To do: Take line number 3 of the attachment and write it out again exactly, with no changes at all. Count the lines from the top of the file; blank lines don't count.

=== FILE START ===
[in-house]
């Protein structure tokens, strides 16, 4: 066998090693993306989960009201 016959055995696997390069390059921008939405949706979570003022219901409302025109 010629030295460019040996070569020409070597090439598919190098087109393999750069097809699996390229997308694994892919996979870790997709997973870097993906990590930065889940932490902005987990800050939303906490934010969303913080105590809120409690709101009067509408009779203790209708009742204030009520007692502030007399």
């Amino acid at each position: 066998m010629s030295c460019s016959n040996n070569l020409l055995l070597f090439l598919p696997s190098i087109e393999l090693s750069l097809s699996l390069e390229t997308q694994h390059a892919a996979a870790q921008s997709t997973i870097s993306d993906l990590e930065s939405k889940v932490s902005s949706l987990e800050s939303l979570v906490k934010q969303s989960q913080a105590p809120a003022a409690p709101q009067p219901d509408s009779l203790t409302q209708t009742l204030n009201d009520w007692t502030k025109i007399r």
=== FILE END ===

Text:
């Amino acid at each position: 066998m010629s030295c460019s016959n040996n070569l020409l055995l070597f090439l598919p696997s190098i087109e393999l090693s750069l097809s699996l390069e390229t997308q694994h390059a892919a996979a870790q921008s997709t997973i870097s993306d993906l990590e930065s939405k889940v932490s902005s949706l987990e800050s939303l979570v906490k934010q969303s989960q913080a105590p809120a003022a409690p709101q009067p219901d509408s009779l203790t409302q209708t009742l204030n009201d009520w007692t502030k025109i007399r």